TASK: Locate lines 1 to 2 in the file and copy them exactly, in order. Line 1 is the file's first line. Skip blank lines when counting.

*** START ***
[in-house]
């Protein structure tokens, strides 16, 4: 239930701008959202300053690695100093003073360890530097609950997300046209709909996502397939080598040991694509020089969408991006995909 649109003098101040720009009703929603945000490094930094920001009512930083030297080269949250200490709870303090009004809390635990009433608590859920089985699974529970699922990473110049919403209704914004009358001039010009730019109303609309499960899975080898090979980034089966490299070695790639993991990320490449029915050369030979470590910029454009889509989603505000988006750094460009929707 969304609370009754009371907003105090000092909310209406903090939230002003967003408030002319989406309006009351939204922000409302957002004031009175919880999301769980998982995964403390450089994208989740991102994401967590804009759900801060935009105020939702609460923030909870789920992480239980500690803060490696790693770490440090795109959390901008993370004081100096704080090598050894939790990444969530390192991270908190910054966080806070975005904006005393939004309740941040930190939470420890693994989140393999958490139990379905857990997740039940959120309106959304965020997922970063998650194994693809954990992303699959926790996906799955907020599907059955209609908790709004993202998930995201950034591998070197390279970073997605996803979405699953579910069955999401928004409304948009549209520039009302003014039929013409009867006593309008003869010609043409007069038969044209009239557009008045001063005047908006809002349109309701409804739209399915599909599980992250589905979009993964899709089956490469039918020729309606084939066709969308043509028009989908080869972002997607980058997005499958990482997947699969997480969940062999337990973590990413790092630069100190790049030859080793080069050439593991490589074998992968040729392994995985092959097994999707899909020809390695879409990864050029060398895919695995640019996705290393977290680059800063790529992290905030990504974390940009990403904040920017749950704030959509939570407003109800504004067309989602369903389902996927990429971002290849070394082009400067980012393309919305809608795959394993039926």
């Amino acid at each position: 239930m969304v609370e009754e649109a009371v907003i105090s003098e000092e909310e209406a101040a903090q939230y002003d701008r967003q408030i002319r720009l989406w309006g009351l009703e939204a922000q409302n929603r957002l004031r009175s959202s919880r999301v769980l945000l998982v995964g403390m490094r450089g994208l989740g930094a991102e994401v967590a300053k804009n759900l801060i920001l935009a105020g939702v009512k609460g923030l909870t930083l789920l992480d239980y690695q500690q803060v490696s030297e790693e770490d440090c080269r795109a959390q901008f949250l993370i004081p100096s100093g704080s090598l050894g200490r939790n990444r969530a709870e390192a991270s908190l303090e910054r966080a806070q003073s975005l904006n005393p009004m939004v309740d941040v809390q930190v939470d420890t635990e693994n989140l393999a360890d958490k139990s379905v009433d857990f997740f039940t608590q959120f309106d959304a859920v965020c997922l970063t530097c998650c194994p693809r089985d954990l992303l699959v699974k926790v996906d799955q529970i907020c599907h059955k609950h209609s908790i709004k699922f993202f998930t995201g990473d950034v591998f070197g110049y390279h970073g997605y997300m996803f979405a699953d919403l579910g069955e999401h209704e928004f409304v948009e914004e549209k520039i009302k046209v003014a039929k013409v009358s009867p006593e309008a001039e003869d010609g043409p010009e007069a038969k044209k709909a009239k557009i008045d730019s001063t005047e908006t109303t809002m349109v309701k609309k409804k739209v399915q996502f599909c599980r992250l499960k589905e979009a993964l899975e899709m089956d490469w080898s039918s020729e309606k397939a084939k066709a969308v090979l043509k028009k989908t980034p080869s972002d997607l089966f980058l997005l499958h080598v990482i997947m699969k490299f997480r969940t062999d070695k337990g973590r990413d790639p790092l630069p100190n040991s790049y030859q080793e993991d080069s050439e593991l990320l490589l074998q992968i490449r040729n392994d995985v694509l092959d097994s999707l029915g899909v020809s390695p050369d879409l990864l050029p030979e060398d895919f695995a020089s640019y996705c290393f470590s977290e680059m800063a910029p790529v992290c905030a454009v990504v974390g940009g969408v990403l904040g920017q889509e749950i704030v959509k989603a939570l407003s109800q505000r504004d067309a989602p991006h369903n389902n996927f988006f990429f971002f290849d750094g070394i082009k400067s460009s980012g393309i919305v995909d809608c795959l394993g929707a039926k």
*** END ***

[in-house]
């Protein structure tokens, strides 16, 4: 239930701008959202300053690695100093003073360890530097609950997300046209709909996502397939080598040991694509020089969408991006995909 649109003098101040720009009703929603945000490094930094920001009512930083030297080269949250200490709870303090009004809390635990009433608590859920089985699974529970699922990473110049919403209704914004009358001039010009730019109303609309499960899975080898090979980034089966490299070695790639993991990320490449029915050369030979470590910029454009889509989603505000988006750094460009929707 969304609370009754009371907003105090000092909310209406903090939230002003967003408030002319989406309006009351939204922000409302957002004031009175919880999301769980998982995964403390450089994208989740991102994401967590804009759900801060935009105020939702609460923030909870789920992480239980500690803060490696790693770490440090795109959390901008993370004081100096704080090598050894939790990444969530390192991270908190910054966080806070975005904006005393939004309740941040930190939470420890693994989140393999958490139990379905857990997740039940959120309106959304965020997922970063998650194994693809954990992303699959926790996906799955907020599907059955209609908790709004993202998930995201950034591998070197390279970073997605996803979405699953579910069955999401928004409304948009549209520039009302003014039929013409009867006593309008003869010609043409007069038969044209009239557009008045001063005047908006809002349109309701409804739209399915599909599980992250589905979009993964899709089956490469039918020729309606084939066709969308043509028009989908080869972002997607980058997005499958990482997947699969997480969940062999337990973590990413790092630069100190790049030859080793080069050439593991490589074998992968040729392994995985092959097994999707899909020809390695879409990864050029060398895919695995640019996705290393977290680059800063790529992290905030990504974390940009990403904040920017749950704030959509939570407003109800504004067309989602369903389902996927990429971002290849070394082009400067980012393309919305809608795959394993039926």